Compassion might drive individuals to give alms to the needy, but less
institutionalised aid thrives on it. Politics and
economics remain the prime drivers of the “aid
industry.” As diverse as the players are, so are the
fans of the different schools of thought.
The debate on effectiveness, accountability, and efficient
administration of aid has resurfaced with the fourth
high-level conference on aid effectiveness, to be
held in Busan, South Korea, from November 29 to
December 1, 2011, fast approaching.
In preparation for the Busan Conference, African countries met in
Tunis, the Tunisian capital, in November 2010, to
craft an African agenda on aid effectiveness.
The Tunis Consensus, as it is called in development circles, supports a
form of aid that makes aid superfluous. Unlike
before, the gathering boldly asserted that
democratic accountability is the key to development.
Yet, the experts bought into the conventional
African fairytale of development in suggesting
self-reliance stemming from increased support.
As participants gathered in five-star hotels to chat about fixing the
broken gramophone, opponents such as Damibsa Moyo,
an economist who formerly served at the World Bank
(WB) and Goldman Sachs, continued to argue against
the provision of aid for Africa. For Moyo, the
notion that aid can alleviate systemic poverty is a
myth. Rather, it has empowered powerful
authoritarian elites to embezzle public resources,
Her thesis is supported by renowned economists, such as the late Peter
Bauer (Prof) of the London School of Economics (LSE)
and William Easterly (Prof) of New York University
Development is a result of the expansion of individual choices, public
confidence in government, and a regulated market,
according to them. Aid is no longer part of the
solution; it is the problem, they claimed.
On the other hand are devotees of aid who, with intellectual support
from economists such as Jeffery Sachs (Prof) who
proclaim that improved aid could help alleviate
poverty, preached that utopia could result from
prudent aid in Africa. For them, effective aid
drives effective development and the way out of aid
is through aid itself.
Easy money that governments receive in the form of aid foments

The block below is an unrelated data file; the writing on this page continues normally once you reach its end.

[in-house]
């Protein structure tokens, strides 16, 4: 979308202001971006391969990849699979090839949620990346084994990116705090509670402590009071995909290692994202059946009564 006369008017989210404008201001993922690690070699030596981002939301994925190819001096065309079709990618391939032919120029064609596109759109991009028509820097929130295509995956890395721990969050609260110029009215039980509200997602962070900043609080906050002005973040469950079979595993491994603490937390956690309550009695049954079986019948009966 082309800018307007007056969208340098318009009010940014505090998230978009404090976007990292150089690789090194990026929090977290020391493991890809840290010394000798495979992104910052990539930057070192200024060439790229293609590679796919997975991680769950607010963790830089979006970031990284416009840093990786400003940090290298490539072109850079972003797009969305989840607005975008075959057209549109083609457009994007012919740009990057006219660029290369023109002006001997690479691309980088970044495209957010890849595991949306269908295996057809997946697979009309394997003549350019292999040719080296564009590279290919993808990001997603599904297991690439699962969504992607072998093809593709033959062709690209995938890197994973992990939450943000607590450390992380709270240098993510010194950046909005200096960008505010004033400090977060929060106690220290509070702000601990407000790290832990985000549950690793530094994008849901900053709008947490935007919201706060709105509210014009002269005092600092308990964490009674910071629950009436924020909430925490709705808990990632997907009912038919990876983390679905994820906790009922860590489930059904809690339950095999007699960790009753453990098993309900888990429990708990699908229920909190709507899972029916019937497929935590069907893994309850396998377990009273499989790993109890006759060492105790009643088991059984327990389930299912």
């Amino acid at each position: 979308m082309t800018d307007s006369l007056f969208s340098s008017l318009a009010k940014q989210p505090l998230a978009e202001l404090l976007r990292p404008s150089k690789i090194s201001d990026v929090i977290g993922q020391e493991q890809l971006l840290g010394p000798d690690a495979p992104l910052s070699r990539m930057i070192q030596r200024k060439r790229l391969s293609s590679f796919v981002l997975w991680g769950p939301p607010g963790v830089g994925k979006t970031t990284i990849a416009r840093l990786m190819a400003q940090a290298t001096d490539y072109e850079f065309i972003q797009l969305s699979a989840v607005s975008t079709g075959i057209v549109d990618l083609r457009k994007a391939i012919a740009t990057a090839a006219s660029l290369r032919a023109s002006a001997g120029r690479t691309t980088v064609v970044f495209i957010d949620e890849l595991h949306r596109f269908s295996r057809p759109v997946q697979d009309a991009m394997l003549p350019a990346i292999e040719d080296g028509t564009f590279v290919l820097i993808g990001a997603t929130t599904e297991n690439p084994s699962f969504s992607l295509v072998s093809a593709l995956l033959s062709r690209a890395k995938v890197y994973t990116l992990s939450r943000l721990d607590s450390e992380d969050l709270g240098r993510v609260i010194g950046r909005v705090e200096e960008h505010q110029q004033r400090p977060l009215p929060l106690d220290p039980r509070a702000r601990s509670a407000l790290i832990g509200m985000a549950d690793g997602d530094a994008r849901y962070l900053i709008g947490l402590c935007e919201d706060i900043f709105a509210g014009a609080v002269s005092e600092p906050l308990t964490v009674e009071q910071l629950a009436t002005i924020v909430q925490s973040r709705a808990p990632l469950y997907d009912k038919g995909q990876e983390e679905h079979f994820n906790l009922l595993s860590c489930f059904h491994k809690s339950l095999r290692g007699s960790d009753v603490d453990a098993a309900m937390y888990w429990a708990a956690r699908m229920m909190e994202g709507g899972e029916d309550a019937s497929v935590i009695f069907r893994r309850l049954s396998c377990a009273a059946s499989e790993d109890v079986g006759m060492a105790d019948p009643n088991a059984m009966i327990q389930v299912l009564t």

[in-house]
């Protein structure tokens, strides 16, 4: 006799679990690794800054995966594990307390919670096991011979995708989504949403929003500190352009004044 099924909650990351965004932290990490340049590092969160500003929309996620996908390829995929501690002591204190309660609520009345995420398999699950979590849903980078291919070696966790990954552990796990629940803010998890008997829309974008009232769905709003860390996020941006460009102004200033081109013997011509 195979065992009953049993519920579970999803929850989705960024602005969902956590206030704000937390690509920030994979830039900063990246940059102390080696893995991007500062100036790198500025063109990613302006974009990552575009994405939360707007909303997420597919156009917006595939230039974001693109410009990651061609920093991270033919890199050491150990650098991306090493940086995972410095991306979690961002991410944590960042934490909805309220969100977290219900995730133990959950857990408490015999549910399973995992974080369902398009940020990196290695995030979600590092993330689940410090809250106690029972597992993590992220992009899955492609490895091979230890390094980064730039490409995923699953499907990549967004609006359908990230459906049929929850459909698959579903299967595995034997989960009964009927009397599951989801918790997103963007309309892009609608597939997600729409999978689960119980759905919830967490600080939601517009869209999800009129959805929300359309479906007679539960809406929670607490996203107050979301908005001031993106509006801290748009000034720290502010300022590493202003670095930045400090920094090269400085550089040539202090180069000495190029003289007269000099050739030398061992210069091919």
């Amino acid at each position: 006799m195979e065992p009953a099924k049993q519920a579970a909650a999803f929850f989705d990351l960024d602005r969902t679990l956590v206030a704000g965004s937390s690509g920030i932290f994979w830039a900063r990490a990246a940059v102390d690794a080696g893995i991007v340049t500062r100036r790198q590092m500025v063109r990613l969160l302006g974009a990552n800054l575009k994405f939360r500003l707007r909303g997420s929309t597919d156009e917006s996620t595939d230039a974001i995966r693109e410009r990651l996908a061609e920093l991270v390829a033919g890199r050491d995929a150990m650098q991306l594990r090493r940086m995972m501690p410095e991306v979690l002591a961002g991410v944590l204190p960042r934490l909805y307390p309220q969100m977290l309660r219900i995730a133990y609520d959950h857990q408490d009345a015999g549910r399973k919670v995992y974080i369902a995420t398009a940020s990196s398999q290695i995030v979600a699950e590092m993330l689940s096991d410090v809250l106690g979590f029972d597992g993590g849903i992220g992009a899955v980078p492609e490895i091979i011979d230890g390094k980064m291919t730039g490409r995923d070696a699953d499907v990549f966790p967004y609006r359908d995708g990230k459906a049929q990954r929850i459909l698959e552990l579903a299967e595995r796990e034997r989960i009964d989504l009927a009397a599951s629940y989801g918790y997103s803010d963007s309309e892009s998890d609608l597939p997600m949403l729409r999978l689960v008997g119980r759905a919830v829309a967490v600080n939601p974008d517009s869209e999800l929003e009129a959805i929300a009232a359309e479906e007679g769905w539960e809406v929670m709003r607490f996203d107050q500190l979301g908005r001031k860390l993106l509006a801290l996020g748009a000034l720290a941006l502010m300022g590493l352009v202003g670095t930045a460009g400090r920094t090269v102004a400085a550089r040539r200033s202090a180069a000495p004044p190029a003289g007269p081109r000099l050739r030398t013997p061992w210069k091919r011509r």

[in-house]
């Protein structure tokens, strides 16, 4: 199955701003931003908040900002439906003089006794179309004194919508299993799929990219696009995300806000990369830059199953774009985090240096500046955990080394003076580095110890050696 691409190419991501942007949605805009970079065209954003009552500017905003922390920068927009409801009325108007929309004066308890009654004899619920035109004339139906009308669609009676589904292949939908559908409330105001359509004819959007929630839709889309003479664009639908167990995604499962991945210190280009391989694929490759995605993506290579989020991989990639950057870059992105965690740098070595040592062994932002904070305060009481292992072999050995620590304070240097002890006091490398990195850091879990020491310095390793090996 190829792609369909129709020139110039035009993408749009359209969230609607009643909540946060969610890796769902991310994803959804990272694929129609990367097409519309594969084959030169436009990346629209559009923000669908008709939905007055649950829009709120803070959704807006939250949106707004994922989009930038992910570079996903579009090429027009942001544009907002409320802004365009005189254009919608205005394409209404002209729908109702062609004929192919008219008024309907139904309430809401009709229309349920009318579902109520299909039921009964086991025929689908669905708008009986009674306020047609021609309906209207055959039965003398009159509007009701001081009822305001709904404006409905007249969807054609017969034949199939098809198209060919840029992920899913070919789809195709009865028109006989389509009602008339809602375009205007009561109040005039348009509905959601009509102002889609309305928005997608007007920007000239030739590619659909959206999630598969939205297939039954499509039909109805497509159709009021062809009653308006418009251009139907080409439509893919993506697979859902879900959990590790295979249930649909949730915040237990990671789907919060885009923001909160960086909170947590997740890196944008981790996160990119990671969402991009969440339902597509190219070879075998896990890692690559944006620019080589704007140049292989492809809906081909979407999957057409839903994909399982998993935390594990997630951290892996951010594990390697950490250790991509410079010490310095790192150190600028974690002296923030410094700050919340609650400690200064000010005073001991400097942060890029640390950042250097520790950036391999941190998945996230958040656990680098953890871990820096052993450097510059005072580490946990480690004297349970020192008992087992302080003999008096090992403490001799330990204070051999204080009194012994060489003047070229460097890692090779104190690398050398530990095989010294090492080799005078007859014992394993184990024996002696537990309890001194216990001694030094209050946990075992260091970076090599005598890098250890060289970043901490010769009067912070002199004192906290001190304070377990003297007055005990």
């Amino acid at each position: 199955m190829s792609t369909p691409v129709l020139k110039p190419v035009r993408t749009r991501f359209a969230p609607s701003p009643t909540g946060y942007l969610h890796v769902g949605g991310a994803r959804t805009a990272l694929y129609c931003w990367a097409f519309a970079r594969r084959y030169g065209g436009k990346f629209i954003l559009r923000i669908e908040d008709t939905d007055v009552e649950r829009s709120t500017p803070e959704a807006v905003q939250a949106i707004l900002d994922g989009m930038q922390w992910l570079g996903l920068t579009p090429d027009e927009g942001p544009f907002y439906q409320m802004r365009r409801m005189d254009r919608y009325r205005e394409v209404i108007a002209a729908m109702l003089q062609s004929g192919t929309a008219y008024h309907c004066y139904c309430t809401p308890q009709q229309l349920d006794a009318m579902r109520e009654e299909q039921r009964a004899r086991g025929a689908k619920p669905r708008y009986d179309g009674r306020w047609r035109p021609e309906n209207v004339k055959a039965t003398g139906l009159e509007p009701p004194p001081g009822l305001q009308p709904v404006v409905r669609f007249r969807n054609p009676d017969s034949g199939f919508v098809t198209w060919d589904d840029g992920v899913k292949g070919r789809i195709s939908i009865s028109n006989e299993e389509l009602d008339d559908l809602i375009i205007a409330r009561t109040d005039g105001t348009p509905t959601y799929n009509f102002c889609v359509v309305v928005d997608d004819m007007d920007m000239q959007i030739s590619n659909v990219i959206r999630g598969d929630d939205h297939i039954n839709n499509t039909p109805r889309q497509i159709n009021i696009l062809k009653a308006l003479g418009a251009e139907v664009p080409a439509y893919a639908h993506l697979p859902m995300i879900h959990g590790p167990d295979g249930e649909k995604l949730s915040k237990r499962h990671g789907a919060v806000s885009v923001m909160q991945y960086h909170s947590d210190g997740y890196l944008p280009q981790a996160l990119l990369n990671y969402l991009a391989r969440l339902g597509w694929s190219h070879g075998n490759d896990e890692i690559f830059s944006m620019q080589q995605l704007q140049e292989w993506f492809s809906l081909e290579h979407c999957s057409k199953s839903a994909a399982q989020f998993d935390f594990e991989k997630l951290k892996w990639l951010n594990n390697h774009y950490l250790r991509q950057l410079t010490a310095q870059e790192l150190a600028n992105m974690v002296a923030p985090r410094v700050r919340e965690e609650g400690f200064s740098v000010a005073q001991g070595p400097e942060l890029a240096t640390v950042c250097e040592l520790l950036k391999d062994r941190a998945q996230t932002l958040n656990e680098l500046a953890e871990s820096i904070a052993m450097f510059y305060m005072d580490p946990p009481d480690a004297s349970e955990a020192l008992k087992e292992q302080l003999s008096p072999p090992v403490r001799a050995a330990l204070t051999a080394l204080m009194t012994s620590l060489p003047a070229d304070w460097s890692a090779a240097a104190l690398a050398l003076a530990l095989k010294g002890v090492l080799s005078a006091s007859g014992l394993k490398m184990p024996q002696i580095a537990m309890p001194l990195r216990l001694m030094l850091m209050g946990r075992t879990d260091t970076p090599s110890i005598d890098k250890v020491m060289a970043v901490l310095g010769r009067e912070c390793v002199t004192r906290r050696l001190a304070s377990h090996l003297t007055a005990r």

inflation and blocks exports, argue opponents such
as Easterly. Aid perpetuates the cycle of poverty by
accelerating dependency and inculcating corruption,
argues Moyo to complete the argument. As a result,
aid continues to be an unmitigated political,
economic, and humanitarian disaster, they claimed.
As long as the debate continues, Africa remains the poster child for
aid. For the brazen political correctness of donor
governments and inefficient African states, only lip
service can be paid to critics like Moyo or
Easterly. Yet, these players cannot explain why the
impoverished continent remains so, even after
billions of dollars of aid have flown in.
Devotees know that most African countries have hit rock bottom for
being poorly governed and poverty stricken. However,
they focus on the greener pasture that is to emerge
after the wildfire, regardless how small its size.
For them, aid complements investment.
Both sides agree that an effective state is the solution for the
deficit of development that the continent, and the
developing world at large, is witnessing. Yet, to
what extent undemocratic states could prove
effective and responsive to the development need of
their people is unclear.
With paternalistic states fighting for aid money, the debate cannot
transform into alternative policy trails. The poor
people of Africa continued on a tightrope, fetching
water with empty USAID oil cans.
The crucial debate on private sector and public-private partnerships
has also been pushed aside by the revitalised debate
on aid. For opponents like as Moyo, such a debate is
imperative if Africa is to emerge from poverty.
However, for devotees it is only a second thought.
Frequently ridden by humanitarian disasters, the Horn of Africa has a
special place within the debate. Ethiopia, for being
the poster child of droughts and famine, could even
take centre stage. Yet, the country is frequently
mentioned as a showcase for how aid can be prolific
if it is employed for productive pro-poor projects.
The scant evidence on the effectiveness of aid in the country makes it
difficult to substantiate the claim, and Ethiopia
continues to be a hotspot of contradictory evidence
for both Sachs and Moyo.
With Ethiopia as one of the participants, if not a member of the core
team, Africa plans to take its agenda to the
meeting; yet, it is likely to be all about fish,
instead of learning how to fish.
The Busan Conference would be informed by both views, although the real
players would be the Sach’s driven aid devotees of
African public and non-governmental sectors. As
usual, private investment would be paid only lip
service, as would the democratic accountability of